Home > Donald H. Harrison, historic places, Uncategorized > San Diego County’s Historic Places: Mount Israel

San Diego County’s Historic Places: Mount Israel

the community of Mount Israel, nestled in the hills, is seen from Via Rancho Cielo and Via Ambiente.

By Donald H. Harrison

Donald H. Harrison

MOUNT ISRAEL, California—This foothill in San Diego County has been “partitioned. ” Approaching it from Lake Hodges on its south and east, it still is known as Mount Israel. However, its more-rural northeastern slope overlooking Olivenhain Dam and Reservoir is described today as part of the Elfin Forest Recreational Area.

Mandy Rodriguez, a spokesperson for the Olivenhain Municipal Water District, said the change in nomenclature was pragmatic. People traveling between Rancho Santa Fe and Escondido on the Del Dios Highway often would try to turn north on Mt. Israel Place, only to find a gated community at the top, with no access to what previously had been named the Mt. Israel Recreational Reserve.

Mount Israel was named after 19th Century San Diego pioneer Robert Decatur Israel, a native of Pittsburgh whose father was described as Pennsylvania Dutch and mother as Scotch-Irish. He wasn’t Jewish, but because of his surname many people today mistakenly assume that he was, and that Mount Israel has something to do with Eretz Israel, which it doesn’t.

Robert Decatur Israel had fought in the Mexican-American War, including the famous Battle of Chapultepec, and when he was mustered out of the service, like other veterans, he received the right to a 160-acre federal land grant. He chose land in what then was known as the Aliso area of San Diego County, where he built an adobe home on a site that is now covered by 24,000 acre feet of water—the equivalent of 8 billion gallons—behind the Olivenhain Dam.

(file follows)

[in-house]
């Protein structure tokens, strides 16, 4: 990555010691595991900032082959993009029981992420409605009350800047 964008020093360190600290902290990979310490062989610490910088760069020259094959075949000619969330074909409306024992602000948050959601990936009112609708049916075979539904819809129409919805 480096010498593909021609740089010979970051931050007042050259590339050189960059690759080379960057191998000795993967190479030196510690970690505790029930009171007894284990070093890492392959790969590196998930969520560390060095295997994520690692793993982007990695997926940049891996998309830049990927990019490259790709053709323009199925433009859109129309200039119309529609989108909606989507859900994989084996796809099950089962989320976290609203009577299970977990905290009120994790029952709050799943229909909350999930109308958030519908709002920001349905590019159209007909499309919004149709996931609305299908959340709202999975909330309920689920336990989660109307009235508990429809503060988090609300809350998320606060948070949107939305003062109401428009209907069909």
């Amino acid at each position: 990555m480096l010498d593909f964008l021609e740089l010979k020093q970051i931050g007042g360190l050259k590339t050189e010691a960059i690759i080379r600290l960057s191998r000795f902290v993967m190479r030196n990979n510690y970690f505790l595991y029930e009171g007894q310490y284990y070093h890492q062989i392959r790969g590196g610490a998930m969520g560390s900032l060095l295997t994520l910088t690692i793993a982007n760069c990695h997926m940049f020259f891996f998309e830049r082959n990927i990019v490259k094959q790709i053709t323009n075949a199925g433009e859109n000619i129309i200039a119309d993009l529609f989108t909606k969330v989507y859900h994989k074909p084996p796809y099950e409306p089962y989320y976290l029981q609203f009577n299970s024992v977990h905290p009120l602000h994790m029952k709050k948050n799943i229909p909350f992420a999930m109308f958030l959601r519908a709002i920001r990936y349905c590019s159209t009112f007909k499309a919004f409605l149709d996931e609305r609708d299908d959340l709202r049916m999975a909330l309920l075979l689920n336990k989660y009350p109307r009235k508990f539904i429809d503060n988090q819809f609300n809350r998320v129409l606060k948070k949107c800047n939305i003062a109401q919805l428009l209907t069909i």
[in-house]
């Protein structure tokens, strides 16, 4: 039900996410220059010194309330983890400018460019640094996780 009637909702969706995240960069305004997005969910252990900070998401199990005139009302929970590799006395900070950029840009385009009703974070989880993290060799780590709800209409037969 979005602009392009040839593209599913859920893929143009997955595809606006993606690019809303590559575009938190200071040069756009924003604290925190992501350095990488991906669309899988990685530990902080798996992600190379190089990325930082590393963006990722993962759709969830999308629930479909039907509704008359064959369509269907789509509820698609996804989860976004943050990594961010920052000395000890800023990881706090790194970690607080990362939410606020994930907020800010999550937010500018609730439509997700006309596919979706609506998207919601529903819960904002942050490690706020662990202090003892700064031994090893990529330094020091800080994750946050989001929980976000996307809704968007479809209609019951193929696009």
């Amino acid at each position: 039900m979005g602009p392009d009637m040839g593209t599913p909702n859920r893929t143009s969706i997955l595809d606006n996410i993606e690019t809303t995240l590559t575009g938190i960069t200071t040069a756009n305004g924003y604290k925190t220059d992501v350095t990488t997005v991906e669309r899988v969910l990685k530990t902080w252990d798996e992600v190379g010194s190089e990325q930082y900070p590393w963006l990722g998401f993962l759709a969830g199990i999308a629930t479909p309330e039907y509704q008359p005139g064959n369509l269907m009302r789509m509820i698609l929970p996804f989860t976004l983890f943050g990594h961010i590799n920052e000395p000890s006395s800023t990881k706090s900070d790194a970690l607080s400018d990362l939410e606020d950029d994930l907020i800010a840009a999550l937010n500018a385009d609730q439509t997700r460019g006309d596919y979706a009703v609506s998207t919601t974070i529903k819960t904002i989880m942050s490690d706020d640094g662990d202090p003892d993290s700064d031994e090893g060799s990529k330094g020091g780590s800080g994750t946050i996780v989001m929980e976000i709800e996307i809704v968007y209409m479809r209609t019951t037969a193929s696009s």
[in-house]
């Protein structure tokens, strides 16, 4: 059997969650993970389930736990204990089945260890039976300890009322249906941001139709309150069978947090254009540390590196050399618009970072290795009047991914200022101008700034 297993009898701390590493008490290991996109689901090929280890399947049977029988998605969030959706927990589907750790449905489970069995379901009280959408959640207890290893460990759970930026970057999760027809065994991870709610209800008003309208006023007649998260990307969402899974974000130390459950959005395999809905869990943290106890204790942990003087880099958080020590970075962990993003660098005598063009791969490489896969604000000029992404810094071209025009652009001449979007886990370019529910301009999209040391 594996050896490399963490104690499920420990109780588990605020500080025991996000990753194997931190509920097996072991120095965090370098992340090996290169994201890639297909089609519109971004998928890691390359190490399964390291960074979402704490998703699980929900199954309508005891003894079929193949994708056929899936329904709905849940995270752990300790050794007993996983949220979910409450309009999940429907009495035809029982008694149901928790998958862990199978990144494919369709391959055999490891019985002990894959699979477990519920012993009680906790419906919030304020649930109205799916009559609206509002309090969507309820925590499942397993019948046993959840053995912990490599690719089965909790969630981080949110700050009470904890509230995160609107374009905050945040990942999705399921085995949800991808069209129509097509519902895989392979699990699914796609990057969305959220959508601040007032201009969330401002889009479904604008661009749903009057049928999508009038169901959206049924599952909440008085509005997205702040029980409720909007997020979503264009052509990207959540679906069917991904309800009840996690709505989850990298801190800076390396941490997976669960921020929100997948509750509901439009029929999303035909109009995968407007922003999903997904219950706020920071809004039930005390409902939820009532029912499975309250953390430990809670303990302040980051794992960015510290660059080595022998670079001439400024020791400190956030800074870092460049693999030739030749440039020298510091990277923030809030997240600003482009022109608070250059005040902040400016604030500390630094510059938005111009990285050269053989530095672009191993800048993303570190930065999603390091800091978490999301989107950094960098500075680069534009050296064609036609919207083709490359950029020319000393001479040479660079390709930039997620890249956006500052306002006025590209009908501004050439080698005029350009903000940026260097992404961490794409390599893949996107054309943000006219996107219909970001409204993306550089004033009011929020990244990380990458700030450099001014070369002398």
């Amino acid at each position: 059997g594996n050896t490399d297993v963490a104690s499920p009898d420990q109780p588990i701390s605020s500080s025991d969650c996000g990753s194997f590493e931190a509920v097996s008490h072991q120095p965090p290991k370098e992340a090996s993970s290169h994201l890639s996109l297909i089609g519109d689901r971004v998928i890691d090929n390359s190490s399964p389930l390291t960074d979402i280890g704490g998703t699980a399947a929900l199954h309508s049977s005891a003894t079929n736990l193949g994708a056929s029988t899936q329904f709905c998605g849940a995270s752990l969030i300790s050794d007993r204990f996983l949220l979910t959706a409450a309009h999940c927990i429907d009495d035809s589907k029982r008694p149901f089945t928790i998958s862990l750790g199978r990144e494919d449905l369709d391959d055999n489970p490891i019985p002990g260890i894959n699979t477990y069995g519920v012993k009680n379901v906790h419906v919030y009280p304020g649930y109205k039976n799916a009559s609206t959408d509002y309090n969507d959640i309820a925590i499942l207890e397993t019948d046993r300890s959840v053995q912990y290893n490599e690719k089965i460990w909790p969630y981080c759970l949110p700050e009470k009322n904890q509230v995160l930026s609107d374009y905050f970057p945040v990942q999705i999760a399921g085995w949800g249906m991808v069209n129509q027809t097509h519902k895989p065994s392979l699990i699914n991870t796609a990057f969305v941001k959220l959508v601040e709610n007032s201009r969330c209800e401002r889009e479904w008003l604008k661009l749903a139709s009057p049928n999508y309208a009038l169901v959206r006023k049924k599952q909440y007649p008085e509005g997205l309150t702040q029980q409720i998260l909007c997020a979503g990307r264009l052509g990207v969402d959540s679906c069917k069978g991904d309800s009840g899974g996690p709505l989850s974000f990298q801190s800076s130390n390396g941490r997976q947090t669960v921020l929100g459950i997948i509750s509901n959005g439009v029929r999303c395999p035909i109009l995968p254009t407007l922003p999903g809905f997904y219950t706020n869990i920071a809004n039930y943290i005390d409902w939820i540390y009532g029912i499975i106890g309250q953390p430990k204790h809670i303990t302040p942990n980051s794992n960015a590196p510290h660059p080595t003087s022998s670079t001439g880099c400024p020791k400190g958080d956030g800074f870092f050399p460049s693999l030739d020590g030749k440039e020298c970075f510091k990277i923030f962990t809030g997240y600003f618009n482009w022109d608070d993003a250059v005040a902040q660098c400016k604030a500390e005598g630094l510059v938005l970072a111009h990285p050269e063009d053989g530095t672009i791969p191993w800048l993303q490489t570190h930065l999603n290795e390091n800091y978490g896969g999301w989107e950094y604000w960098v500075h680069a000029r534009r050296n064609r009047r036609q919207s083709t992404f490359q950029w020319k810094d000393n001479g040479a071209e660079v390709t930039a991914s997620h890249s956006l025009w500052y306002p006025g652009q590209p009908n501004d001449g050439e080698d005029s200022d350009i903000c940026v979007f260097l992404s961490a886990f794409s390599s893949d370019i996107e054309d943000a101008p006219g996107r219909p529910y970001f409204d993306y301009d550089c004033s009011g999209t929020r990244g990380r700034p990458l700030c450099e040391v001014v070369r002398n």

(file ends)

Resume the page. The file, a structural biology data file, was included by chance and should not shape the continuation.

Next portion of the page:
However, for most of his life, Israel lived either in Old Town San Diego, where he worked as a blacksmith and as a constable, or at the tip of Point Loma where he was the lighthouse keeper at what today is known as the Cabrillo National Monument.

When I wrote the biography, Louis Rose: San Diego’s First Jewish Settler and Entrepreneur, people with knowledge of local history would sometimes ask how I could be so certain Rose was the first Jew; hadn’t Israel arrived in San Diego even before Rose came in May of 1850?

Yes, he had, but clearly Israel wasn’t Jewish. As documented in a 1983 University of San Diego master’s thesis by Patricia F. Klenner, his mother was the former Mary Witherspoon of Scotch-Irish ancestry. Even if his father Joseph Israel had some Jewish forbearers among his “Pennsylvania Dutch” ancestors—and there is no evidence that he had—the very fact that Robert’s mother was not Jewish meant, as a matter of halacha, that Robert Israel wasn’t Jewish either.

Furthermore, Israel and a young Mexican bride, Marie Arcadia Alipas, were married by a priest in 1852 at the Casa de Estudillo in Old Town, and had four children: Henry Clay Israel, Joseph Perry Israel; Robert Lincoln Israel, and a second Joseph Perry Israel, born after his older brother had died. When Robert Decatur Israel died at age 81 in 1908, services were officiated by an Episcopal priest. Buried at the Fort Rosecrans National Cemetery (known formerly as the U.S. Government Cemetery on Point Loma), his grave 74 in section 75 bears is marked by a stone with a Christian cross.

Early in his residency in San Diego, Israel became a member of the Fitzgerald Volunteers which set out in 1851 to capture Antonio Garra, leader of a local Indian insurrection. The Fitzgerald Volunteers came back empty handed, but after Garra was captured by another force, Israel commanded the firing squad that executed Garra right at his grave in the El Campo Santo cemetery in Old Town.